1. Realtor referrals
Most people shopping for homes already have a realtor. A seasoned realtor can offer you names of brokers if you ask. The upside is the realtor trusts their mortgage partner, they have a history of doing business together, and they communicate well.
However, potential conflict of interest issues can arise. We like to think most industry professionals are ethical, but unfortunately, enough out there are engaging in activities such as kickbacks and fee splitting that will adversely affect the borrower. Without getting too much into detail, there is a reason an entire section of mortgage reform called RESPA Section 8 is devoted to deterring this huge problem.
The client is placing their trust in the hands of their real estate professional. If you feel that your realtor is being overly pushy towards one lender, or worse, states that you must be pre-approved through their lender, this is a big red flag. Walk away. This person does not have your best interest in mind.
Fortunately, most realtors out there are honest professionals who want their client to get the best deal possible, and there are many positive collaborations between real estate and mortgage professionals if everyone plays fairly. We work with a network of good realtors that abide by our philosophy that we work for the client’s best interests.
2. Lead exchanges (one-stop shopping)
These are your online websites such as Lending Tree and other lead compiling sources. They often advertise on Zillow, Trulia, etc. and encourage you to enter some basic information for one-stop shopping.
The upside is that you get to sit back and wait for the loan officers to contact you. If you are a prime borrower you might have to field a ton of phone calls, but you can narrow it down to the best rate available.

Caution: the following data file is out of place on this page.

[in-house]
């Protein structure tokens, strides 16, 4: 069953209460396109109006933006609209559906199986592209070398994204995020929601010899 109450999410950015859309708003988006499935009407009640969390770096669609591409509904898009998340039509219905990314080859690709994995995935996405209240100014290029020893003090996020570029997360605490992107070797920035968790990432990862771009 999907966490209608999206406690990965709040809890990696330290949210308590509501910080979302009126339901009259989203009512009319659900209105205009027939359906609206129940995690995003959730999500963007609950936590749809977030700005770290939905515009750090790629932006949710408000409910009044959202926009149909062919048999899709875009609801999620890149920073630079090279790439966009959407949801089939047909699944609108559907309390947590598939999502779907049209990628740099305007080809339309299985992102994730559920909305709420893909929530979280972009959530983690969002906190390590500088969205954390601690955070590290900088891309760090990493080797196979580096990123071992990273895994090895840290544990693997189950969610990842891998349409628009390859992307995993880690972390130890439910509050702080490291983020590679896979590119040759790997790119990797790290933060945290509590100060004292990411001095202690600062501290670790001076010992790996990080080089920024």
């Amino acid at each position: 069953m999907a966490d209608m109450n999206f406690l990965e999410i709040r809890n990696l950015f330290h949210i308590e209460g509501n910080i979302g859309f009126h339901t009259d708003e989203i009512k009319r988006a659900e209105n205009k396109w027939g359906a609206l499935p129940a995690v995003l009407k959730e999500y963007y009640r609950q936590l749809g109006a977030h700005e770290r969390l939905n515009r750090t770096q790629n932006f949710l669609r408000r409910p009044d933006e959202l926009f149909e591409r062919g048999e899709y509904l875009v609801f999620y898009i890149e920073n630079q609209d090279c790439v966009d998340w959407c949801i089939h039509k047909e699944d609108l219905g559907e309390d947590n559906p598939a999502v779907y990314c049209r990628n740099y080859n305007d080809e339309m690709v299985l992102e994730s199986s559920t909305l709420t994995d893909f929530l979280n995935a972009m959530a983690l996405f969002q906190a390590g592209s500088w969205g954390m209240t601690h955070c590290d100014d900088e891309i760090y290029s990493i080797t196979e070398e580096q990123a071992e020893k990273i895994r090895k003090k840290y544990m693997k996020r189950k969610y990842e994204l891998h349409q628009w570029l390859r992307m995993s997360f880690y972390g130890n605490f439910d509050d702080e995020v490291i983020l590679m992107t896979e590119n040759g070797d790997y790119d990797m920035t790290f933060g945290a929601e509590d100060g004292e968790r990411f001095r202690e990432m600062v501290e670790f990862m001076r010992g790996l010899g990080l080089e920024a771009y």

But a huge downside is that there is no way to know how qualified or honest the loan officer is. Essentially, this is a game of lenders outbidding and/or being the first one to get the customer on the phone. Bait and switch is notorious in this industry. Teaser rates or details purposely left out can mean you end up at closing with a deal much different than you thought you were getting. Or you might find out along your loan process that your mortgage guy doesn’t know what he is doing.
3. Social media and online advertising
We promote our programs on all the major social media platforms and search engines. This is a great method of outreach for people who might be interested in our programs but aren’t aware they exist, or for people who are actively doing their own searches.
If you do a basic internet search such as “mortgage rates”, your top search results will be from the big retail lenders and online lenders such as Quicken Loans. You will get a lot of hits from reputable big name lenders. From there it is straightforward rate shopping.
But as you narrow down your search terms (i.e. “self employed borrower”, “no income loan”, “bad credit loan”), the number of good search results plummets. This is where you have to tread very carefully. There are a lot of scams or inexperienced companies out there. The nature of these loans is that they are very complex and provided on a limited basis. You need to trust that the loan officer purporting to do your loan knows what he is doing, and has your best interests in mind.
We receive a lot of inquiries from borrowers with challenged credit history, self employed borrowers and investors from our online marketing. We appreciate when they do their due diligence as smart borrowers and reach out to us through our website and social media.
4. Referral from previous customers
Friends and family are reliable sources—whether they had a great experience or a horrible one, you are bound to hear about it. Reviews from past clients are also very helpful. Whether it is a restaurant, movie, or any service provider, word of mouth from real customers is probably the most trusted source of information these days. Please visit our testimonials page to check out what our past clients say.
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